Britain’s expat community in Pattaya is loudly mourning the closure of the local consulate in Jomtien after less than four years of service. The British embassy in Bangkok earlier this month announced that the consulate would close permanently on Thursday November 22 because “we are changing the way we provide consular services for British nationals in Pattaya and the surrounding area.”
All requests for notarial and documentary services, including income letters for immigration and affirmations, must be made after that date to the consular section of the British embassy in Bangkok’s Wireless Road. Requests for consular assistance, for example, hospital and prison visiting or advice when a relative dies in the Pattaya area, will also be handled from Bangkok but with the assistance of a local honorary consul, yet to be appointed. He or she will work on instructions from the Bangkok bosses and will not have a Pattaya public base.
The doomed Pattaya consulate has had a chequered history. It was officially opened in January 2009, under then honorary consul Barry Kenyon, ostensibly because the income generated by notarial services was too large for an informal arrangement in a nearby coffee shop which he had run for years without incident. At first the venture seemed successful as the income generated rose to 350,000 baht a month and an average of 100 Brits per week visited the cramped premises in Jomtien Soi 5. However, the staffing was clearly insufficient for such a large enterprise.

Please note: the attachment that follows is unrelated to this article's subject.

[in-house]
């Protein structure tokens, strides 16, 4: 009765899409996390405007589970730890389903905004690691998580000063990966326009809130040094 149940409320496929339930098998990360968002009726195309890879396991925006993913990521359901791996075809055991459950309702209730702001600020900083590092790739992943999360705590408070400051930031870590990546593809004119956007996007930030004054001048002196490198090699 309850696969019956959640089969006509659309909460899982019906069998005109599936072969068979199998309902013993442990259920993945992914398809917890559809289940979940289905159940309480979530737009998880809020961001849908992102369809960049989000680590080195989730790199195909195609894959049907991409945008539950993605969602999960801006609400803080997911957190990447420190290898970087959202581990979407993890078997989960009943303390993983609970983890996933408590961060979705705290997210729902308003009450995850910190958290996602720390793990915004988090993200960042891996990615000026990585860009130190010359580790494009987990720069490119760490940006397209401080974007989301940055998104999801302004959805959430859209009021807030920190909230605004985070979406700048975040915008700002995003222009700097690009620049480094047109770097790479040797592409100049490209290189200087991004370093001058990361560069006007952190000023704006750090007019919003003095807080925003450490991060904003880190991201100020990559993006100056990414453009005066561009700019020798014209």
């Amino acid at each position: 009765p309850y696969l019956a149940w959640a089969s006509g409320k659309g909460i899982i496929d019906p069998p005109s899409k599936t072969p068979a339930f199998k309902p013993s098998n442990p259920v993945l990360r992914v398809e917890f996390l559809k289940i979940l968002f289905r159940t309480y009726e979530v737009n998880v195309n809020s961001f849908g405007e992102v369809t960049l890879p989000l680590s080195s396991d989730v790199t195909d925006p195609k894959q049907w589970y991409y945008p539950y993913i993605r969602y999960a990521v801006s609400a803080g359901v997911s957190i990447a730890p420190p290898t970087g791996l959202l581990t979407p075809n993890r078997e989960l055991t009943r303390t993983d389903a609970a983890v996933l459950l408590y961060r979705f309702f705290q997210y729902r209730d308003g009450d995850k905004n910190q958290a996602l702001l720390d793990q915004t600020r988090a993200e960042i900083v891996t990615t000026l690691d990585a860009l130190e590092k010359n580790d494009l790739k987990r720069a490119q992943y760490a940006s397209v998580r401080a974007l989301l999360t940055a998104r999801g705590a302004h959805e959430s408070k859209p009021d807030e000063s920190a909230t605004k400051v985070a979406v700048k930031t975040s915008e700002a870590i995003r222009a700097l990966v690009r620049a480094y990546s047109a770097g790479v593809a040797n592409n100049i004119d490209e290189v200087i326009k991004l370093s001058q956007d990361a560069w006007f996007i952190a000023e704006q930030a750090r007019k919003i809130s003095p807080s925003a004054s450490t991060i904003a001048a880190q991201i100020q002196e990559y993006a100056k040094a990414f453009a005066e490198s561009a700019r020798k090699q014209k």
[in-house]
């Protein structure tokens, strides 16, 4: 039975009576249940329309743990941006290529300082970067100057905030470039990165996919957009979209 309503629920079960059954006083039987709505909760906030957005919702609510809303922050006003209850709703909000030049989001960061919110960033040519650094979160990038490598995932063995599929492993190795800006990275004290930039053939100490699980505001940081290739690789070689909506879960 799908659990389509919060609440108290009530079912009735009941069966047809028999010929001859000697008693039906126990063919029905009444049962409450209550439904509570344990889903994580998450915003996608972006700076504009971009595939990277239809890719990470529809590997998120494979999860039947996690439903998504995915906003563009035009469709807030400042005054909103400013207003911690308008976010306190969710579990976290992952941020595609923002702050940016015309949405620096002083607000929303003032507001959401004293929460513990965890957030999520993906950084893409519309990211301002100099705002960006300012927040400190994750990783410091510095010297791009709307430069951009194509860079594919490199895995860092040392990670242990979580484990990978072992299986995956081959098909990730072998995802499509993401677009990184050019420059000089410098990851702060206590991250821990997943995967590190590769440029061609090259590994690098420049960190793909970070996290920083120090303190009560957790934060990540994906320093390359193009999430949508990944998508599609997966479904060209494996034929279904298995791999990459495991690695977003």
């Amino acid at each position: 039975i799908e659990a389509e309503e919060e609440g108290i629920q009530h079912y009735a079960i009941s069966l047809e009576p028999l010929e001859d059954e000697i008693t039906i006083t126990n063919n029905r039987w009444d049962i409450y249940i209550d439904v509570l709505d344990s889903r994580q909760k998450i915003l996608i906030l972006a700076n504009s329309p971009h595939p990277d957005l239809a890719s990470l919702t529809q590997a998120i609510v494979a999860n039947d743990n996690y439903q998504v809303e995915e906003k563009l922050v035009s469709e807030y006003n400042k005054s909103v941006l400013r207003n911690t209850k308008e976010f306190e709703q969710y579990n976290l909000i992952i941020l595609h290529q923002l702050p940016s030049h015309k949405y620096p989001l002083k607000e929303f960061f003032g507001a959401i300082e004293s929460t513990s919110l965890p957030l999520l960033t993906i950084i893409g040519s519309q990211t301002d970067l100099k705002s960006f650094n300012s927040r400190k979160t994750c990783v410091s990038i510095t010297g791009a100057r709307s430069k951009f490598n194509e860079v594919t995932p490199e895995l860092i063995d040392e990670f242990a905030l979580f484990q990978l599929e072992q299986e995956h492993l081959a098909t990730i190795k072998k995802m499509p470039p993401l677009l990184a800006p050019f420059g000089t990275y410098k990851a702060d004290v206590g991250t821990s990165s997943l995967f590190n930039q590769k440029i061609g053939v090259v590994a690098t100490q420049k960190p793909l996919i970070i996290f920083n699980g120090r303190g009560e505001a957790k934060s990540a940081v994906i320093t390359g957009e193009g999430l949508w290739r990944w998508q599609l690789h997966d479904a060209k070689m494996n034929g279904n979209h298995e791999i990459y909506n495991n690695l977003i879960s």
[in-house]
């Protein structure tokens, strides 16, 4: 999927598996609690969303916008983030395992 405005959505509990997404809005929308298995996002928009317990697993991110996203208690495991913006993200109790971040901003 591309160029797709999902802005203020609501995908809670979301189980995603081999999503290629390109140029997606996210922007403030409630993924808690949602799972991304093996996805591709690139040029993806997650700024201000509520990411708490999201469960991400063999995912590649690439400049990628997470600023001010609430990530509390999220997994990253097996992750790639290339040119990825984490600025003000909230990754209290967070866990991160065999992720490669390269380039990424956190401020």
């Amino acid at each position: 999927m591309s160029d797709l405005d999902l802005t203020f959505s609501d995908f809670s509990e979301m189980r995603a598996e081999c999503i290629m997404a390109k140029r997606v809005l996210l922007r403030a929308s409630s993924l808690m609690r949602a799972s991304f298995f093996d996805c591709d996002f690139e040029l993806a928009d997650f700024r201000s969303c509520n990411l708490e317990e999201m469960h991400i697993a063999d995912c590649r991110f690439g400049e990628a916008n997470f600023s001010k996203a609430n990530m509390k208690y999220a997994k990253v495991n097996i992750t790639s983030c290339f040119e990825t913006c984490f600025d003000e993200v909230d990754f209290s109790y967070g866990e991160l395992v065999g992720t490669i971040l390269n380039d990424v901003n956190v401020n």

Following Barry Kenyon’s retirement at the end of his contract in July 2010, following 15 years of service in various capacities, staffing problems soon set in and three staff members had resigned for various reasons within the space of 18 months. In April 2012, the hours of operation of the consulate were reduced, first to three days a week and latterly to two, and the enterprise was run by Bangkok-based staff. This reduction in the level of service anticipated the total closure which has been announced.
A former honorary consul in Pattaya, Howard Miller, who runs the Pattaya One media empire, said he was surprised by the decision to close as the Chiang Mai embassy has been left open and serves a much smaller British expat community. Many Pattaya expats have expressed their anger about the closure saying it is a betrayal of past promises and will lead to a great deal of inconvenience.
Insiders at the British embassy told Pattaya Today that the consulate had been closed for several reasons. It is deemed too small and has no running water. It has had successive staffing problems and the knock-on training costs have been prohibitive. Finally, the closure is justified by the financial cuts demanded by the British Foreign and Commonwealth Office in London.
The decision to close is against the general trend for European nations to have a diplomatic presence in Pattaya. Austria, Germany, Sweden, Norway, Denmark, Italy and Russia all maintain offices and staff in the Eastern Seaboard city. Barry Kenyon concluded, “My personal feeling is that the initiative was strangled by bureaucratic red-tape and a failure from day one to put in the necessary resources. If you get a thing wrong at the beginning, recovery is well-nigh impossible.”